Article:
What will keep you happy in retirement? Money, sure, but other things may be more important.
What is happiness? How can you be sure you’re happy when you retire? Will your happiness be tied to money? Your health? Your friends and family? All of the above? In other words, what’s your “secret sauce?”
When researchers marry nature with science—and there has been a heap of research on happiness the last two decades—they find that the things you’d expect make people happy, actually do. But they are not always the things that keep people happy.
“In general, people who are in good romantic relationships are happier than those who aren’t,” says Harvard psychology professor Daniel Gilbert, author of the book Stumbling on Happiness. “Healthy people are happier than sick people. People who participate in their churches are happier than those who don’t. Rich people are happier than poor people. And so on."
“That said, there have been some surprises,” he said in an interview with the Harvard Business Review. “For example, while all these things do make people happier, it’s astonishing how little any one of them matters.”
“As it turns out,” Gilbert says, “people are not very good at predicting what will make them happy and how long that happiness will last.” A new house, he says, will make you happy but not much and not for long. Few experiences can keep us happy for longer than three months, according to studies. Three months! Roughly 90 days, and then we want to move on to something else.
“When good things happen, we celebrate for a while and then sober up,” Gilbert says. “When bad things happen, we weep and whine for a while, and then pick ourselves up and get on with it.”
Gilbert says that most people will create happiness in even the worst of times because they attune and adapt to the situation. A trauma or tragedy can be debilitating, but after an adjustment period, people tend to find a silver lining and learn how to be happy—even happier than they ever could have imagined.
“We have a remarkable ability to make the best of things. Most people are more resilient than they realize,” Gilbert says.
Living happily at any life stage can be challenging at times, but studies show that if you practice honesty, both with yourself and those around you, surround yourself with good friends and family, and are mindful of the situations that you’re in, you can achieve levels of happiness you didn’t know existed. Here are some of the findings from a handful of experts on how to find everlasting bliss in retirement:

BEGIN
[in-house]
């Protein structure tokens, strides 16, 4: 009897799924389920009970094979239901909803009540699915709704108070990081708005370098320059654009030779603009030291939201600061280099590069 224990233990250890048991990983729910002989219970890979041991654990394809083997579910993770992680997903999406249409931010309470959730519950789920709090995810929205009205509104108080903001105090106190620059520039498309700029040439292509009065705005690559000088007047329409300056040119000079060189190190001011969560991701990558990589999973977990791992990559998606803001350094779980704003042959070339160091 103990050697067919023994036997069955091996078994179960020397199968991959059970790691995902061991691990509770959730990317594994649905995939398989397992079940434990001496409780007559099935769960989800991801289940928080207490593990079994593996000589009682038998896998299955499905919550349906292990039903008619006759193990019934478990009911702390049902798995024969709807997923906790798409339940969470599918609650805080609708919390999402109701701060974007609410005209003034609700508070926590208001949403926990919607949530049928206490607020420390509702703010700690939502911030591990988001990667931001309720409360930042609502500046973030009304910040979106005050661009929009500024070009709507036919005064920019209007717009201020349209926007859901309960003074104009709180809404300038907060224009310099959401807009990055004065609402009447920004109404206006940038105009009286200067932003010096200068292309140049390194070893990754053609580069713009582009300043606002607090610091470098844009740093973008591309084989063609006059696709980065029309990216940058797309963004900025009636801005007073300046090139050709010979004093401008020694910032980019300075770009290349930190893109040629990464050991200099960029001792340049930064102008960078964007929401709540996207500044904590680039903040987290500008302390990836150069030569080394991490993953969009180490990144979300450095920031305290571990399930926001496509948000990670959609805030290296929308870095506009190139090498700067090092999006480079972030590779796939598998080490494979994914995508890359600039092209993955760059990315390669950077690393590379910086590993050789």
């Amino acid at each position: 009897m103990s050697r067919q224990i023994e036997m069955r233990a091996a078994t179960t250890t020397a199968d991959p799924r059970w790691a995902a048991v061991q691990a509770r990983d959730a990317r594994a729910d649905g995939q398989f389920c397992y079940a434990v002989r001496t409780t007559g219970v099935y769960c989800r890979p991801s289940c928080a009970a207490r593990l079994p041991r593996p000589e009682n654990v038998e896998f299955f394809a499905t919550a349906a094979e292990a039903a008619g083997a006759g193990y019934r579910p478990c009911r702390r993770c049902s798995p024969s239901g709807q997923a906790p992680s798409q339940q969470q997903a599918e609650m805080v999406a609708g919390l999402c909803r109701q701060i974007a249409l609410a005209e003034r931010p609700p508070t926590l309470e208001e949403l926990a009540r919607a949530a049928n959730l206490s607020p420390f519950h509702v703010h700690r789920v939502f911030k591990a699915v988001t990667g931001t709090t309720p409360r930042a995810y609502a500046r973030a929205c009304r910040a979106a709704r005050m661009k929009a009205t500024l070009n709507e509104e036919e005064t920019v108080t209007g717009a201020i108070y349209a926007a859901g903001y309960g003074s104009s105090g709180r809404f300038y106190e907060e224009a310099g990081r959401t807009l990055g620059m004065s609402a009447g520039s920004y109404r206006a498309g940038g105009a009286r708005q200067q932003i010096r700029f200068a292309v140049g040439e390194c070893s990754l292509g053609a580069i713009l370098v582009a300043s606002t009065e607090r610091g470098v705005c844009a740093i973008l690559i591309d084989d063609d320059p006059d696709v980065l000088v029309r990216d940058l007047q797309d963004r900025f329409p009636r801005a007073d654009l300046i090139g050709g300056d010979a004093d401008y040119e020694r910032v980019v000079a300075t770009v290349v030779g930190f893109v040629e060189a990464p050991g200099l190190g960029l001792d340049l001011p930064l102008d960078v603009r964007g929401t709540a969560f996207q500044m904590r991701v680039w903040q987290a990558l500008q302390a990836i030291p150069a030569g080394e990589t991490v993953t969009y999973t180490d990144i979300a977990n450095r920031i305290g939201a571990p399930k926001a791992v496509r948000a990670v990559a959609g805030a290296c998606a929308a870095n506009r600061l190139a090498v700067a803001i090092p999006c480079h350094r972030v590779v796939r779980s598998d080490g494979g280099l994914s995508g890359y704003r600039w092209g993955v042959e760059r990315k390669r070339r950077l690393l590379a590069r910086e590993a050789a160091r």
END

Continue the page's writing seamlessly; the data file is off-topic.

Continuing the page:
Retire by choice. That may sound simple, but as many baby boomers can attest, the last recession pushed many into a “retirement” for which they weren’t ready, either financially or emotionally. In the book The Retirement Maze, authors Rob Pascale, Louis H. Primavera, and Rip Roach found that many people don’t really like being retired, especially in the early years. But of those who chose to retire—set a date, put a plan in place, etc.—69% of them were “satisfied.”
The authors’ advice is to find a way to break away from the job life you lived for so many years in order to embrace your new life and the opportunities it presents. That follows Gilbert’s theories on how we find silver linings. It’s crucial, they say, to try new things in retirement that will keep you interested, engaged, and enthused.
Or evolve into new work, new life. There’s a new buzzword in retirement—transition—which reflects a growing movement to offer “phased retirement” programs to workers. It’s an opportunity to let workers ease out of a full-time job into a part-time position or other flexible retirement option. “Work may serve to keep us cognitively alert, physically active, and socially connected,” according to the Health and Retirement Study (HRS) conducted by the Institute for Social Research at the University of Michigan. For example, HRS research finds that some of the potentially negative effects of retirement on physical and mental health seem to be related to lifestyle changes, such as declines in physical activity and social interaction.